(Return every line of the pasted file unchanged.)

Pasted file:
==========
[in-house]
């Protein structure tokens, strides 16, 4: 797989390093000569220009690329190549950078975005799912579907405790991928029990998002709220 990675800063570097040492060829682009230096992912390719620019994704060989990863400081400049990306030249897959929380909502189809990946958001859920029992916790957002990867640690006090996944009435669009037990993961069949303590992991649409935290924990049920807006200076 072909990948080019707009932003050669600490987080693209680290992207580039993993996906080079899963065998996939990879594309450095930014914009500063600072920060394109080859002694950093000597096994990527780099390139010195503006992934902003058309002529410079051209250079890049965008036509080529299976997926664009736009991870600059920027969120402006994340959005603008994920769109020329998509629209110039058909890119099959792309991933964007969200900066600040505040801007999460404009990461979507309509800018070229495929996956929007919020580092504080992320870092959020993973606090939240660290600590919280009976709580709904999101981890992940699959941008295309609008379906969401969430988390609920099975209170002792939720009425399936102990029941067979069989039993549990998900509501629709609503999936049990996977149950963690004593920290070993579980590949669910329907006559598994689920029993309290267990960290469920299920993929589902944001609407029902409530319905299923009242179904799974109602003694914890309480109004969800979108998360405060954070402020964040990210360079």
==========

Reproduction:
[in-house]
């Protein structure tokens, strides 16, 4: 797989390093000569220009690329190549950078975005799912579907405790991928029990998002709220 990675800063570097040492060829682009230096992912390719620019994704060989990863400081400049990306030249897959929380909502189809990946958001859920029992916790957002990867640690006090996944009435669009037990993961069949303590992991649409935290924990049920807006200076 072909990948080019707009932003050669600490987080693209680290992207580039993993996906080079899963065998996939990879594309450095930014914009500063600072920060394109080859002694950093000597096994990527780099390139010195503006992934902003058309002529410079051209250079890049965008036509080529299976997926664009736009991870600059920027969120402006994340959005603008994920769109020329998509629209110039058909890119099959792309991933964007969200900066600040505040801007999460404009990461979507309509800018070229495929996956929007919020580092504080992320870092959020993973606090939240660290600590919280009976709580709904999101981890992940699959941008295309609008379906969401969430988390609920099975209170002792939720009425399936102990029941067979069989039993549990998900509501629709609503999936049990996977149950963690004593920290070993579980590949669910329907006559598994689920029993309290267990960290469920299920993929589902944001609407029902409530319905299923009242179904799974109602003694914890309480109004969800979108998360405060954070402020964040990210360079």